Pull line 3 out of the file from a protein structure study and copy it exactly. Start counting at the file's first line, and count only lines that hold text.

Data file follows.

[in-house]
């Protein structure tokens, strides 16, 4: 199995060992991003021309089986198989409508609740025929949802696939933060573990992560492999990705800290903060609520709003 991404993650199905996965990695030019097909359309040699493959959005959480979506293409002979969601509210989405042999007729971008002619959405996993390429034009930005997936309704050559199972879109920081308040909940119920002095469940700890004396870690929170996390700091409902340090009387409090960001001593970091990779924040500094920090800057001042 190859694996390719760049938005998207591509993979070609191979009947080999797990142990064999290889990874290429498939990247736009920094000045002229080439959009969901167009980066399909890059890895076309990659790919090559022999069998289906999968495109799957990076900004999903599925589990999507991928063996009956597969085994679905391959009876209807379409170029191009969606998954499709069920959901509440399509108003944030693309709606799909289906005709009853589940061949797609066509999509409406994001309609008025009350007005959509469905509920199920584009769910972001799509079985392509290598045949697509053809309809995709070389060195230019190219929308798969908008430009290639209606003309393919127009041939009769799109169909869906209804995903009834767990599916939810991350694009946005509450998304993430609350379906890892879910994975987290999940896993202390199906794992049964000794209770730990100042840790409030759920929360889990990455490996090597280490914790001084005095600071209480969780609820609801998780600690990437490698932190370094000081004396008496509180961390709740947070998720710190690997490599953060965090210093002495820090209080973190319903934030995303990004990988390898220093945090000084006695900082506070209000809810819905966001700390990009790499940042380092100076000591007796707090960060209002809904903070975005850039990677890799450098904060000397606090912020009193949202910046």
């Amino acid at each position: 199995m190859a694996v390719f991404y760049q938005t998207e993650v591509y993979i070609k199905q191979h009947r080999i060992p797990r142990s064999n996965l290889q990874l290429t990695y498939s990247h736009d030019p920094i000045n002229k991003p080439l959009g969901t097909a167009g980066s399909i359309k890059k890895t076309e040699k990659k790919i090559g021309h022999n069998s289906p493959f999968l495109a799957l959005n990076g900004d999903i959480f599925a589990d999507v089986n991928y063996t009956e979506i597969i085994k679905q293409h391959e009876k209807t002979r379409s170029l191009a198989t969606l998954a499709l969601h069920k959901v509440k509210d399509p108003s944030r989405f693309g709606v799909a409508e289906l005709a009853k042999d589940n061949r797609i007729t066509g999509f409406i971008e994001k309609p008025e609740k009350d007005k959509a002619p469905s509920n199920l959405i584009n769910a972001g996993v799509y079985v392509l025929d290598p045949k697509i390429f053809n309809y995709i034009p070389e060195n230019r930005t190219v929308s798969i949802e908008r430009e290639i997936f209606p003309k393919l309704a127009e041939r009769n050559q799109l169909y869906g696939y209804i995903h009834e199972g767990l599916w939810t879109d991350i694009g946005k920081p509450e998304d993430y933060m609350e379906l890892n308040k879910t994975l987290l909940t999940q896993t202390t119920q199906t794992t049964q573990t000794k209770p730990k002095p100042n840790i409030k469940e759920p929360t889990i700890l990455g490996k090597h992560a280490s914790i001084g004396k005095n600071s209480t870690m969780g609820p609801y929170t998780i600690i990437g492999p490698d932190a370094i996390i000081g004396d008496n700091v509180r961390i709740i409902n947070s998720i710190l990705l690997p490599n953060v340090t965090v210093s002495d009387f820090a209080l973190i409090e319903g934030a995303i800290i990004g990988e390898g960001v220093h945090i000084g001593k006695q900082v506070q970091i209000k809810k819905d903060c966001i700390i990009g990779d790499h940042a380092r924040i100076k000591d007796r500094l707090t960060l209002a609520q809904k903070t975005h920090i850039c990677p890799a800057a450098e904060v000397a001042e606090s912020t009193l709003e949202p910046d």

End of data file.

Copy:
């Amino acid at each position: 199995m190859a694996v390719f991404y760049q938005t998207e993650v591509y993979i070609k199905q191979h009947r080999i060992p797990r142990s064999n996965l290889q990874l290429t990695y498939s990247h736009d030019p920094i000045n002229k991003p080439l959009g969901t097909a167009g980066s399909i359309k890059k890895t076309e040699k990659k790919i090559g021309h022999n069998s289906p493959f999968l495109a799957l959005n990076g900004d999903i959480f599925a589990d999507v089986n991928y063996t009956e979506i597969i085994k679905q293409h391959e009876k209807t002979r379409s170029l191009a198989t969606l998954a499709l969601h069920k959901v509440k509210d399509p108003s944030r989405f693309g709606v799909a409508e289906l005709a009853k042999d589940n061949r797609i007729t066509g999509f409406i971008e994001k309609p008025e609740k009350d007005k959509a002619p469905s509920n199920l959405i584009n769910a972001g996993v799509y079985v392509l025929d290598p045949k697509i390429f053809n309809y995709i034009p070389e060195n230019r930005t190219v929308s798969i949802e908008r430009e290639i997936f209606p003309k393919l309704a127009e041939r009769n050559q799109l169909y869906g696939y209804i995903h009834e199972g767990l599916w939810t879109d991350i694009g946005k920081p509450e998304d993430y933060m609350e379906l890892n308040k879910t994975l987290l909940t999940q896993t202390t119920q199906t794992t049964q573990t000794k209770p730990k002095p100042n840790i409030k469940e759920p929360t889990i700890l990455g490996k090597h992560a280490s914790i001084g004396k005095n600071s209480t870690m969780g609820p609801y929170t998780i600690i990437g492999p490698d932190a370094i996390i000081g004396d008496n700091v509180r961390i709740i409902n947070s998720i710190l990705l690997p490599n953060v340090t965090v210093s002495d009387f820090a209080l973190i409090e319903g934030a995303i800290i990004g990988e390898g960001v220093h945090i000084g001593k006695q900082v506070q970091i209000k809810k819905d903060c966001i700390i990009g990779d790499h940042a380092r924040i100076k000591d007796r500094l707090t960060l209002a609520q809904k903070t975005h920090i850039c990677p890799a800057a450098e904060v000397a001042e606090s912020t009193l709003e949202p910046d």